Looking back on my childhood, I realize that I spent quite a lot of time in front of the TV. However, when I sift through the countless shows and movies I took in as a kid, it becomes very clear that I grew up in an age of strange, wonderful movies and TV programming. There are too many gems to name, but I thought I’d name a choice few unusual movies and shows that I had (and still have)a particular fondness for.
#5: The Wrong Trousers (1993)
This claymation gem from across the pond is 30 minutes of comedic joy. The short film features Wallace, a bumbling, cheery inventor and Gromit, his silent, capable dog who often bails his master out of sticky situations. The Wrong Trousers is an eccentric little film. The plot centers around Wallace’s new invention, a pair of “Techno Trousers” that save Wallace the trouble of taking Gromit for walks. The tone of the film shifts from goofy to mysterious as an enigmatic penguin comes to live with Wallace and Gromit and begins to tinker with Wallace’s invention for his own purposes. The absurdity of the plot and characters is part of The Wrong Trousers’ appeal: the film is quirky, clever, and thoroughly unlike any other animated film I’ve ever seen.
#4: Wishbone (1995)
This show, which stars an incredibly well-trained Jack Russell Terrier, is somewhat odd in that it takes classic literature and retells the stories (rather accurately) with the dog playing the main character in each tale. The more I think about this arrangement, the sillier it seems (particularly with tales like Romeo and Juliet, which requires a human actor to act in love with a dog). However, the actors, to their credit, never convey any sense of awkwardness or irony as they act out the epic, enduring tales. It is thanks to this show that I became familiar with books such as The Purloined Letter and The Odyssey. If a show manages to successfully entertain and educate a child, what more can you ask for in a show?
#3: The Brave Little Toaster (1987)
It doesn’t get much weirder than a band of kitchen appliances on a cross-country quest for their owner. And yet, as a child, I took the strangeness of this film in stride and didn’t give its oddness a second thought. The Brave Little Toaster is bright and lovingly animated and peppered with memorable, well-written songs. While the movie’s quirky premise is attractive to young audiences, The Brave Little Toaster is also surprisingly dark at certain points. Its darkness is skillfully applied, though, with references to film noir and classical Hollywood horror conventions.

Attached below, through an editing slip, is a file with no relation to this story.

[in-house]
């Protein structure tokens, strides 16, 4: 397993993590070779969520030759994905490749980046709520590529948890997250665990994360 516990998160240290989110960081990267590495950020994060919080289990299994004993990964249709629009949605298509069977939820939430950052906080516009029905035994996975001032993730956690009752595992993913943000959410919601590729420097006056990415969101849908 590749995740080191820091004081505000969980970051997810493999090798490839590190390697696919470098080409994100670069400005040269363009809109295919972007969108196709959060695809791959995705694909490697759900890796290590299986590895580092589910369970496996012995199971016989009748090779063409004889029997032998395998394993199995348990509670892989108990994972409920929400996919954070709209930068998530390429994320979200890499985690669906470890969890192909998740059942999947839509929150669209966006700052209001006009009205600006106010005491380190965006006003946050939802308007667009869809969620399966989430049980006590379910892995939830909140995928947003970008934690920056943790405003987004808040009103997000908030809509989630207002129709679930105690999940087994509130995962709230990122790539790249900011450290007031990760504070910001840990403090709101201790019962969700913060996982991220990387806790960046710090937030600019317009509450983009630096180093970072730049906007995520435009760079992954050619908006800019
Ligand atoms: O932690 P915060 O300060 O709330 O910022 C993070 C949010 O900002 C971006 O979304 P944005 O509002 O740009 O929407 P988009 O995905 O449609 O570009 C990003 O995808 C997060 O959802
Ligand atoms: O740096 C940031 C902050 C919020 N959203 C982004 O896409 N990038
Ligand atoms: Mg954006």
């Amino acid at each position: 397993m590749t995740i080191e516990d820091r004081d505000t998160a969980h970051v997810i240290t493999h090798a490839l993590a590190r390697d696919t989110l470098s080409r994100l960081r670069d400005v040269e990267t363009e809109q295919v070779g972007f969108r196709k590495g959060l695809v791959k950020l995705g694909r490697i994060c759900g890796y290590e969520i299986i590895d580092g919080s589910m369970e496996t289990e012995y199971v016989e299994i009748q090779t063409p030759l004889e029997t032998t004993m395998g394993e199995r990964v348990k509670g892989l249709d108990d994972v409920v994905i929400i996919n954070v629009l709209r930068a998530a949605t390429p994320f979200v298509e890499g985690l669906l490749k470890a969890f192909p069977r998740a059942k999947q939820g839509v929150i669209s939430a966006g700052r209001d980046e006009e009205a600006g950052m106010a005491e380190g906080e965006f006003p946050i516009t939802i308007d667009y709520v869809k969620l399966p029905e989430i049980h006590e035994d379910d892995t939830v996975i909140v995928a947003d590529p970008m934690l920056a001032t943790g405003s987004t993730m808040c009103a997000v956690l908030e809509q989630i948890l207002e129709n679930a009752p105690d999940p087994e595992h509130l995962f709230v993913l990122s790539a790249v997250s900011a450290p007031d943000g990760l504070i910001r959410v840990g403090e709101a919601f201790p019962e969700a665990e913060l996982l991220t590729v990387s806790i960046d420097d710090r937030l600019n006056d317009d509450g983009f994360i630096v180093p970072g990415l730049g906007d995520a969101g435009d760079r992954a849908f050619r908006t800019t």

#2: Animaniacs (1993)
Few TV shows from the 90s can match the wit, hilarity, and frenzied energy of Animaniacs. What makes this show strange (but in a good way) is the way it strikes a delicate balance between off-the-wall zaniness and tongue-in-cheek humor. The show alternated between slapstick and unabashedly intelligent jokes and songs so well that the humor is seamless. It’s only after seeing other shows unsuccessfully attempt to strike this same balance of humor that I realized how unusual Animaniacs is in its execution of sophisticated jokes. Certain episodes even inlaid catchy educational songs between the action, like one that lists all the U.S. presidents or one that names every U.S. state and its capital. A kid’s show that never talks down to its audience is rare enough to be considered strange.
#1: The Nightmare Before Christmas (1993)
I cannot over-emphasize my love for this wonderfully creative movie. The movie’s originality makes it shine: the story is based on a lengthy poem by Tim Burton and the original character designs make up a delightfully varied cast. From the beautifully crafted Danny Elfman score and songs to the lovingly executed stop-motion by Henry Selick, this film is endlessly enjoyable. To those not looking closely, this film may seem too dark and too weird for kids to enjoy. On the contrary, The Nightmare Before Christmas is delightfully different, filled to the brim with endearing characters and, at its heart, an incredibly sweet film.
In any case, dear readers, I hope you enjoyed this nostalgia trip as much as I did. Feel free to name some of your favorite quirky childhood shows and movies in the comments below!